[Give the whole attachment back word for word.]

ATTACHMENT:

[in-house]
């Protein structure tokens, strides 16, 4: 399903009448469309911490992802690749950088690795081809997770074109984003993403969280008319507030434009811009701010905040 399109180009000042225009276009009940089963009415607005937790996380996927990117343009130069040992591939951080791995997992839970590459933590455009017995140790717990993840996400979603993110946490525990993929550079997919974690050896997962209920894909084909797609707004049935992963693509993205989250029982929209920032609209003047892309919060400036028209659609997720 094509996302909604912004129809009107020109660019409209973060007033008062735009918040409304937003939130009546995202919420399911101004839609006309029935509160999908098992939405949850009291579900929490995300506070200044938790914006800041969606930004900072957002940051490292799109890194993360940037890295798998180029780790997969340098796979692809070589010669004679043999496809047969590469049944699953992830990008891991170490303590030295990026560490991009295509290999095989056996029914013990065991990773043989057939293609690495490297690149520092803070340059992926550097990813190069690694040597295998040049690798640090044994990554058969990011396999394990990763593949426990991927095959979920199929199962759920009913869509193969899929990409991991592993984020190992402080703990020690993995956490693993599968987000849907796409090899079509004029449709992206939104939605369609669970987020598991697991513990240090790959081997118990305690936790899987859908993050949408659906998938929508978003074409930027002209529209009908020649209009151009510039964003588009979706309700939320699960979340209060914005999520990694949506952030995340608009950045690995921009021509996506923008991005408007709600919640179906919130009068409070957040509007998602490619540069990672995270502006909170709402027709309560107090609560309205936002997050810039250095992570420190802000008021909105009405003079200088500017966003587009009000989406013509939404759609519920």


[in-house]
């Protein structure tokens, strides 16, 4: 399903009448469309911490992802690749950088690795081809997770074109984003993403969280008319507030434009811009701010905040 399109180009000042225009276009009940089963009415607005937790996380996927990117343009130069040992591939951080791995997992839970590459933590455009017995140790717990993840996400979603993110946490525990993929550079997919974690050896997962209920894909084909797609707004049935992963693509993205989250029982929209920032609209003047892309919060400036028209659609997720 094509996302909604912004129809009107020109660019409209973060007033008062735009918040409304937003939130009546995202919420399911101004839609006309029935509160999908098992939405949850009291579900929490995300506070200044938790914006800041969606930004900072957002940051490292799109890194993360940037890295798998180029780790997969340098796979692809070589010669004679043999496809047969590469049944699953992830990008891991170490303590030295990026560490991009295509290999095989056996029914013990065991990773043989057939293609690495490297690149520092803070340059992926550097990813190069690694040597295998040049690798640090044994990554058969990011396999394990990763593949426990991927095959979920199929199962759920009913869509193969899929990409991991592993984020190992402080703990020690993995956490693993599968987000849907796409090899079509004029449709992206939104939605369609669970987020598991697991513990240090790959081997118990305690936790899987859908993050949408659906998938929508978003074409930027002209529209009908020649209009151009510039964003588009979706309700939320699960979340209060914005999520990694949506952030995340608009950045690995921009021509996506923008991005408007709600919640179906919130009068409070957040509007998602490619540069990672995270502006909170709402027709309560107090609560309205936002997050810039250095992570420190802000008021909105009405003079200088500017966003587009009000989406013509939404759609519920």